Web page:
Curated Session

You vs. Your Things

February 8, 2017 2:05 PM - 3:05 PM

Have you hugged a smart thing today? Simone Rebaudengo and Pamela Pavliscak take up the unusual relationships we may soon form with the (smart? affectionate? self-aware?) objects and places in our lives.

SVA Theatre – Silas Theatre
333 West 23rd Street New York, NY 10011

Moderator and host

Simone Rebaudengo
Domesticating Intelligence
Simone Rebaudengo, Founding Member,; Visiting Lecturer, CIID

With increasing amount of intelligence imbued in everyday products, designing for and with that intelligence is turning into a matter of understanding not only the perspective of the person but the one of the product too. As these products leave the ‘lab’ and enter our daily lives, they will be inserted into situations which they may not understand and which may not understand them. As it happened with learning-thermostats misunderstandings, roombas attacking hair and self-driving cars misbehaving, more examples will show the need for new languages, tools, and interfaces for products that might have to be understood, trained, tamed, trusted and dealt with . In this talk, we will look at a different way of designing for and with intelligence. Looking in the murky in between today’s reality and the utopian full automated future and by jumping in between real prototypes and fictional scenarios, we will explore new interactions that will emerge in the attempt of domesticating intelligence in our everyday lives.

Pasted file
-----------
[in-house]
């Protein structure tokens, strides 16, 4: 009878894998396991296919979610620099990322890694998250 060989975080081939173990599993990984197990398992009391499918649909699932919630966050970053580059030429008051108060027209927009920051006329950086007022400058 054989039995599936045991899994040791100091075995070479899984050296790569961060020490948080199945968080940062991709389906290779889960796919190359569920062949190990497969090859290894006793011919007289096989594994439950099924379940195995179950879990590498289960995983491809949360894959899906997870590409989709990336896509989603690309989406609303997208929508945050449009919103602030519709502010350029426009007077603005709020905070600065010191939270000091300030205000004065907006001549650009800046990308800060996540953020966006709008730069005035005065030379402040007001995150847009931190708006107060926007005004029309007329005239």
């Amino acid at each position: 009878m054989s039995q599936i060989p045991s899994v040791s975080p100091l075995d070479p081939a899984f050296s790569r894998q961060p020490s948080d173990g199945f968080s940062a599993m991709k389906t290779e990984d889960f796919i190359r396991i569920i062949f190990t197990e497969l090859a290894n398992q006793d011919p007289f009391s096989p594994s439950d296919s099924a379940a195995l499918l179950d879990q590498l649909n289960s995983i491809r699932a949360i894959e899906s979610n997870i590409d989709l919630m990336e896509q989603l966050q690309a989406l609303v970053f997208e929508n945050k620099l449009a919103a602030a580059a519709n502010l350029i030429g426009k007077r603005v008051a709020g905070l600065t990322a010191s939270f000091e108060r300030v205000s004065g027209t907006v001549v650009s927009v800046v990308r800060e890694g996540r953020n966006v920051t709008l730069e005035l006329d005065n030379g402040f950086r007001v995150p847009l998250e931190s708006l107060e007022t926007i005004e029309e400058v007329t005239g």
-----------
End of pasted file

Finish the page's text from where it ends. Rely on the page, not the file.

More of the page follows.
Pamela Pavliscak
When Your Internet Things Know How You Feel
Pamela Pavliscak, Founder, SoundingBox

The technology we use every day knows a lot about what we do—what we click on, where we go, and who we follow. But so far, it doesn’t know much about how we feel. That’s changing. Emotion-sensing technology is moving from an experimental phase to reality. Maybe, our Internet things will start to understand us, cultivating emotional connections and picking up on social cues. What does it mean for how we design technology? This talk, grounded in the latest research and case studies, shows how designers can create rich, emotional experiences for the next wave of emotion-aware technology.